temperature feedbacks represented by k\ < 0 and (B, ke , ke v ) > 0, tending therefore to destabilize the system. Such a possible destabilization was already incorporated in the CO2 equation, Eq. (12.5), and the salinity equation, Eq. (12.7), by expressing the effective rate constants as K^ = (/3i — + PlU2) and Ks = (72 — 73Sy + J4S2). Similarly, the modified rate constants K^ for ice might also require a nonlinear form that admits a range of values of /, within which positive feedbacks can dominate (Kf < 0), but which are constrained by conservation requirements to remain bounded. That is, at the cost of additional free parameters (01, 4>2, $3) one could postulate the same generic form as was suggested for /x and S^, i.e.,

The cubic nature of damping, Kyy, implied by this coefficient, arises in many areas of physics, usually called the Landau (1944) form when only one variable is involved, but generalizes to the so-called Landau-Hopf form when more than one variable is involved, thereby permitting a bifurcation to oscillatory behavior. A discussion of the mathematical-physical foundations and consequences of this general cubic form of damping was given in Chapter 6 as part of a broad overview of relevant aspects of dynamical systems analysis. We now remark briefly on the physical nature of the positive feedback processes involved for ice sheets and the deep ocean, recalling that a more detailed discussion of such processes for the carbon cycle was already given in Chapter 10.

In the case of the ice sheets (y = for example, in addition to the need to allow for an increasing glacial response time as ice sheets grow (that should ultimately be limited by the "ice desert effect" resulting from reduced snowfall and lower temperatures at higher ice elevations and by an increased discharge creep velocity), there is an added ice-albedo effect represented in K\ due to the added expanse of snow and sea-ice cover associated with increased ice-sheet mass. Many ice-age models have placed a main potential source of instability in the ice equation operating through this positive ice-albedo feedback; that is, greater ice coverage causes higher surface shortwave solar reflectivity, which causes colder surface conditions and more extensive ice coverage. This effect is probably amplified by the high dust loads during glacial pri-ods. Thus, the positive ice-albedo feedback, embodied in Ki, lengthens the response time of the ice sheets, prolonging the existence of ice sheets in spite of the dissipa-tive process measured by i>i. This illustrates the general role of positive feedback: if dominant, it can be a source of instability; if it is large, but not dominant over other dis-sipative processes (negative feedbacks), it can still be very important by significantly increasing the response-time to a larger value than would be implied by the explicit dissipative processes alone.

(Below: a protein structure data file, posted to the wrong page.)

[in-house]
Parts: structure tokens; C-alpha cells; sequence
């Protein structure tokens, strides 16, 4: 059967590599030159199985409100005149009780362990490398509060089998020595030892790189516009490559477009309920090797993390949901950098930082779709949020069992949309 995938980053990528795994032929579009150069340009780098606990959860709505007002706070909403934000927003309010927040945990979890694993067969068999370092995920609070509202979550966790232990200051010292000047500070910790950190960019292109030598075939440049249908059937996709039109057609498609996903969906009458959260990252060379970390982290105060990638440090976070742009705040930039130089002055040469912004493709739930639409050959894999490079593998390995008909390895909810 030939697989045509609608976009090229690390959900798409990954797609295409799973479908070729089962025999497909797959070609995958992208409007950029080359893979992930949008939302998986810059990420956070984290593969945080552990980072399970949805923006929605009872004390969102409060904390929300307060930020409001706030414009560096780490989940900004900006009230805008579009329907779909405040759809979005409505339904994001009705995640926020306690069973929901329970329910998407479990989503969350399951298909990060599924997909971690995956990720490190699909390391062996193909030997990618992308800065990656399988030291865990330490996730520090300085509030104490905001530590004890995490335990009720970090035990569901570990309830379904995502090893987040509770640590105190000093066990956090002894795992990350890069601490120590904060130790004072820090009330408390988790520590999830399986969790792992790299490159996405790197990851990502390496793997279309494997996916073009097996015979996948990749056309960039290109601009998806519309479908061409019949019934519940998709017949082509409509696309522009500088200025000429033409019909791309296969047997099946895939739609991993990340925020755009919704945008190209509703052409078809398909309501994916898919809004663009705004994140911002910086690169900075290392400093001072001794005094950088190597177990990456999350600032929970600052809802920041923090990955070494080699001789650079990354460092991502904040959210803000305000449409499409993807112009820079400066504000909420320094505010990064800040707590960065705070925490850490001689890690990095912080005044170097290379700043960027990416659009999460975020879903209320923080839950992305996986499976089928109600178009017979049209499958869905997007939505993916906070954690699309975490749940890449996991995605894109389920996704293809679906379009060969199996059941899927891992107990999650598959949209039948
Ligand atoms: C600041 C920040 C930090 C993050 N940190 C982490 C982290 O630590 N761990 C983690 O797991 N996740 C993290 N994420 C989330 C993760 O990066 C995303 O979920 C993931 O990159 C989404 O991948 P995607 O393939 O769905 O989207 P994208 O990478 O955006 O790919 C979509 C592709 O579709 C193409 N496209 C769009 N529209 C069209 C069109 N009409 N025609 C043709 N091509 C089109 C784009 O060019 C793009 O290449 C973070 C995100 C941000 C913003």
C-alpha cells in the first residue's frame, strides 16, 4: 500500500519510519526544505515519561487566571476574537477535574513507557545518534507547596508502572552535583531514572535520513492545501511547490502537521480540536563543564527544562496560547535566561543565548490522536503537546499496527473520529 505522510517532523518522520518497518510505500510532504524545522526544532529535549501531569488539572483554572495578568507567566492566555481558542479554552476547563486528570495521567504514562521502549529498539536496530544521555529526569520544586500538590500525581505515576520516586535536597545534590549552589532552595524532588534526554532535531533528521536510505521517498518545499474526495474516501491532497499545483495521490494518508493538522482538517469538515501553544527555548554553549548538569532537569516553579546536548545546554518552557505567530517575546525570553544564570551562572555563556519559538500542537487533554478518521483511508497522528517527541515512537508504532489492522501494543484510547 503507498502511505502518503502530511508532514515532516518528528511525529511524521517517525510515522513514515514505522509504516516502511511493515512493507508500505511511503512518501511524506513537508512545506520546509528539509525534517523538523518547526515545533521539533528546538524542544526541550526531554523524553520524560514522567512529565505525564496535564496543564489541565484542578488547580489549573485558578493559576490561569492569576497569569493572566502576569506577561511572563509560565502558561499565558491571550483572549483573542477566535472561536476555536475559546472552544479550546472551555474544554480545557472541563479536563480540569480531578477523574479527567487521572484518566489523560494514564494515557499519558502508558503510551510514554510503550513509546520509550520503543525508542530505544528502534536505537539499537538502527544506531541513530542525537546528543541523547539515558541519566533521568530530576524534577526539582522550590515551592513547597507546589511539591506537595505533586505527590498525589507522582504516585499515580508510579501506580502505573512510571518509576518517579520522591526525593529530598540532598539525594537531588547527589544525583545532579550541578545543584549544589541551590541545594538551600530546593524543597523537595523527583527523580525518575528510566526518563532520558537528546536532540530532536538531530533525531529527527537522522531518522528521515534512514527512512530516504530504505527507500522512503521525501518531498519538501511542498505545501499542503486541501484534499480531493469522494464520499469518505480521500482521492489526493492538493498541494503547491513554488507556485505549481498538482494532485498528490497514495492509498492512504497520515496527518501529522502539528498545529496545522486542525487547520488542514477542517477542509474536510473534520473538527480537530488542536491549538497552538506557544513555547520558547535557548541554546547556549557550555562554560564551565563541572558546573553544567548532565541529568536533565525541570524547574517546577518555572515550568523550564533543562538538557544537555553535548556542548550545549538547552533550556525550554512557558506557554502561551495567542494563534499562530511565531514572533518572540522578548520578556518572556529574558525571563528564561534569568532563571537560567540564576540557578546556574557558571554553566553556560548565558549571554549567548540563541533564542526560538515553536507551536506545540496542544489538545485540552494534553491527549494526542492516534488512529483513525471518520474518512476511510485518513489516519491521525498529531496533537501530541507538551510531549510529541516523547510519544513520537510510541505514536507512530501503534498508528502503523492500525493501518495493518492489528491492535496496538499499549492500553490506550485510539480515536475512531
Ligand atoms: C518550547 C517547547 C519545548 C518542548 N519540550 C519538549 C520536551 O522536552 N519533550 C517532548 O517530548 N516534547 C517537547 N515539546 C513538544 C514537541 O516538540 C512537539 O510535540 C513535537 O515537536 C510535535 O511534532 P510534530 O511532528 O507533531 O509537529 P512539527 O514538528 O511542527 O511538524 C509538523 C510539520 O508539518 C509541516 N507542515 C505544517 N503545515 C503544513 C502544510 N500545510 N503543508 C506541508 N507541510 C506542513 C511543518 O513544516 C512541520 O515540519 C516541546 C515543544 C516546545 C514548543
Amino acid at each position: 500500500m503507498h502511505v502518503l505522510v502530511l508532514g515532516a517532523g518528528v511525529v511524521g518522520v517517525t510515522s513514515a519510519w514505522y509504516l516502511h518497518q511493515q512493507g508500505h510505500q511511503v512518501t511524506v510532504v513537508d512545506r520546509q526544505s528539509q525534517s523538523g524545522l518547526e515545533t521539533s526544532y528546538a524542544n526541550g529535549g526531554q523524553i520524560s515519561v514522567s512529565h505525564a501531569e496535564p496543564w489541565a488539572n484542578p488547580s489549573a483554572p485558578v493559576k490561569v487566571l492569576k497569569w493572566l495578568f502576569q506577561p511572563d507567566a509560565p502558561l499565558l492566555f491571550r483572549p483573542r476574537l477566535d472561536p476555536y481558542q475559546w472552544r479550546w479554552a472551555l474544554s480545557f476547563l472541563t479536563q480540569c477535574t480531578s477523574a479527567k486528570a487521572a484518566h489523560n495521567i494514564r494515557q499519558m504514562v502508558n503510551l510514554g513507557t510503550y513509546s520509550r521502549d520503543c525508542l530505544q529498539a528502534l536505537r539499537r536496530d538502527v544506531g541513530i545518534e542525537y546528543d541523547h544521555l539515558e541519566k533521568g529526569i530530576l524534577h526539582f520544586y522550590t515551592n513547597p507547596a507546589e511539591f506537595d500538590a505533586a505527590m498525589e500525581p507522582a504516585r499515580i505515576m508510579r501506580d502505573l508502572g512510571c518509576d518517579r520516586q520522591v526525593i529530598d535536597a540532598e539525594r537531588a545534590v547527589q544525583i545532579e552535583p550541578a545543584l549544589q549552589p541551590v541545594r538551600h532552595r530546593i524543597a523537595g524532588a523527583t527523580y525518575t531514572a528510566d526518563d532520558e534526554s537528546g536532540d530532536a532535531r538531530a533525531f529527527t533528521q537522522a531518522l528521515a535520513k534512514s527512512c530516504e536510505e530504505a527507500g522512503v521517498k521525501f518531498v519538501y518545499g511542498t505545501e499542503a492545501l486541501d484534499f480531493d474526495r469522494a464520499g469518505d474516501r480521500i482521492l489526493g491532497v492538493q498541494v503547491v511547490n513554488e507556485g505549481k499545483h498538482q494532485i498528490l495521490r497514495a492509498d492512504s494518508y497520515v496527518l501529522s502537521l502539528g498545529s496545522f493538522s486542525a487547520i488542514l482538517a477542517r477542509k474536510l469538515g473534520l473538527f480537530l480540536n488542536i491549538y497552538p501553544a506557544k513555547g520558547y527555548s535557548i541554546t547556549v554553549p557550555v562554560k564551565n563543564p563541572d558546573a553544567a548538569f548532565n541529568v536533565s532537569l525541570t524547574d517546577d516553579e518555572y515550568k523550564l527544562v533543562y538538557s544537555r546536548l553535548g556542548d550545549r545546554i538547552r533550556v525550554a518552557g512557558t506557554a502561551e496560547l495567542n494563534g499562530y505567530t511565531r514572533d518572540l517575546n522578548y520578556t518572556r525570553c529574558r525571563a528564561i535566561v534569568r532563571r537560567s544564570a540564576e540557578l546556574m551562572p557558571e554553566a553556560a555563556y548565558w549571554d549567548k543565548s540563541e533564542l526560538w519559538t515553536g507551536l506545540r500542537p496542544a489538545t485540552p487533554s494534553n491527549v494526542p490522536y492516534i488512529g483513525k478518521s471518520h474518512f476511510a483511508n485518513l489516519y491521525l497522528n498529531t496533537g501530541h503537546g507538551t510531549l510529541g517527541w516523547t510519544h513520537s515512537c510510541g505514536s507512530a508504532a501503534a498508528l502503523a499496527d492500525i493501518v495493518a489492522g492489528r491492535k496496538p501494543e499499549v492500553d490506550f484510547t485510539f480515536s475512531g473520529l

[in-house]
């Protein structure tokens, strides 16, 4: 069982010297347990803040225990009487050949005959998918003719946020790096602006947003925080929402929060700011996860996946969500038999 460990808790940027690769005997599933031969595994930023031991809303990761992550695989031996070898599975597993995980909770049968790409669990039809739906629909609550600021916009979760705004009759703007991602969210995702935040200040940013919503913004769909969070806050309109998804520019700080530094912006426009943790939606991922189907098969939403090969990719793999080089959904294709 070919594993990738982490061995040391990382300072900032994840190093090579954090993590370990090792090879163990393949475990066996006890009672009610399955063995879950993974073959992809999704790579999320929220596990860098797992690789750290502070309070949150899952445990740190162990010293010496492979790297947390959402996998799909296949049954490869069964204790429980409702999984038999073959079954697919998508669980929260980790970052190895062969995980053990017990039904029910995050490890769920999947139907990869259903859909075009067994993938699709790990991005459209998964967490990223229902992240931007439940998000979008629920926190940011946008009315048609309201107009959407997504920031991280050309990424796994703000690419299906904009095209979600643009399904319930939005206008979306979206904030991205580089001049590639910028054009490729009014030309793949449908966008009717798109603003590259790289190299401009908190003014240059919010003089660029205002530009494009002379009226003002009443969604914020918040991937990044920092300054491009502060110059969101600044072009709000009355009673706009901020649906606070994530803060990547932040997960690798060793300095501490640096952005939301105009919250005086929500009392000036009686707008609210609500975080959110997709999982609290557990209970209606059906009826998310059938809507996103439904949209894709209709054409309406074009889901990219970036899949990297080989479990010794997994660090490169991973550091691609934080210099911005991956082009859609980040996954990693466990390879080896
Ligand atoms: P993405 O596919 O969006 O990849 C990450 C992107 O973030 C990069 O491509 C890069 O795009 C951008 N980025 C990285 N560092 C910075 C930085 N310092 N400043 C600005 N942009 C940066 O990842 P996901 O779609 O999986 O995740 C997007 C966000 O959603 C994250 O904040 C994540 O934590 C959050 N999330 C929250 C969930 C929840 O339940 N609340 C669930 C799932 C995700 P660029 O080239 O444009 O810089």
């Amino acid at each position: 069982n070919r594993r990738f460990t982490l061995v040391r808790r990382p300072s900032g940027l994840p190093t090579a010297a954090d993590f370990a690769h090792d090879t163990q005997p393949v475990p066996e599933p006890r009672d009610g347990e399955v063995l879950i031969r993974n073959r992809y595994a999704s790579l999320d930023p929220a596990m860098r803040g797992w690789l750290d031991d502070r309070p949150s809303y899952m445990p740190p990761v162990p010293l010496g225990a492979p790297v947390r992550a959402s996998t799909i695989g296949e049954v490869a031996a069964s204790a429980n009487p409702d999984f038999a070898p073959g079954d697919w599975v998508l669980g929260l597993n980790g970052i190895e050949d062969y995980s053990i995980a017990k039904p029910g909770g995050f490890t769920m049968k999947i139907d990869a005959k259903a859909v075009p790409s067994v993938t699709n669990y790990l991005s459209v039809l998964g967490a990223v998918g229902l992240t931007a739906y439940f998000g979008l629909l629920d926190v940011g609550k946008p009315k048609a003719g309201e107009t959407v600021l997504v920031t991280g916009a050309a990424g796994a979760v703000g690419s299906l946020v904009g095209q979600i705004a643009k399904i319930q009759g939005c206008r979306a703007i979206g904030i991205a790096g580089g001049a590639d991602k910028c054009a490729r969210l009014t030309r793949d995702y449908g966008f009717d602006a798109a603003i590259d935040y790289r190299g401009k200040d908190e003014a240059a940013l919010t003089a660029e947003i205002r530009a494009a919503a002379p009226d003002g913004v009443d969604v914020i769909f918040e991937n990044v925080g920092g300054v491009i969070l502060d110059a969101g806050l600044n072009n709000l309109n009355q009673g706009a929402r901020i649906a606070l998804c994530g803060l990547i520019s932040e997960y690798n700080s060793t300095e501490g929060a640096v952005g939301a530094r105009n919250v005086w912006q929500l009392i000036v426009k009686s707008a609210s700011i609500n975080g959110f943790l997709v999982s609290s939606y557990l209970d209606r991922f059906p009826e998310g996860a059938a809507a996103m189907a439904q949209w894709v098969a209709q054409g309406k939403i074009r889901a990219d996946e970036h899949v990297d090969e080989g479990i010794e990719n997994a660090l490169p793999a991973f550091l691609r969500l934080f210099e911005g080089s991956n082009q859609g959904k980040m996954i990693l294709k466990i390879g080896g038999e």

Similar arguments have also been made for the behavior of the ocean state. In this regard we have noted that the dissipative rate constant for salinity Ks may give rise to a positive feedback that can destabilize the system. For example, S<p 0 will probably imply lower than average ocean surface salinity in higher latitudes, which in turn would imply a weaker thermohaline circulation. This would then tend to reduce the transport of salt poleward, further decreasing S,p and weakening the TH circulation. The net result would be an increase of the thermally direct part of the thermohaline circulation, which would tend to cool the deep ocean. These feedbacks are illustrated in Fig. 12-1 (see box labeled S<f). The simplified physics underlying this scenario was discussed in Section 11.4 and is the basis for several models of the deep ocean, containing the possibility for instability and bimodality (possible end-member states being similar to the ones shown in Fig. 8-3), e.g., Manabe and Stouffer (1988).

Thus, we must recognize, that some positive feedback exists for ice variability alone (e.g., the ice-albedo feedback), and possibly for the salinity gradient and thermohaline circulation leading in some models to instability and multiple equilibrium states; both of these sources of instability might be important in driving a natural oscillation of a form exhibited by the proxy data. However, as was discussed more fully in Chapter 10, because of the many possible sources of positive feedback in the carbon cycle, especially when /x is small and ice is more prevalent in the climate system [see Section 10.1 and Saltzman (1987b) and Saltzman and Maasch (1988, 1991)], we have guessed that the behavior of CO2 is the most likely source of major instability in the slow-response climate system, as was suggested by Plass (1956), and we will expand on this possibility in the illustrative model to be described in Chapter 14. Thus, in this illustrative case, we shall explicitly employ the form, Eq. (12.12), only for CO2, as already expressed in Eq. (12.5), treating Ky and Ks as constants; we remain aware, however, of the possibility that these qualities might also be better represented in the form given by Eq. (12.12), implying new potential sources of instability.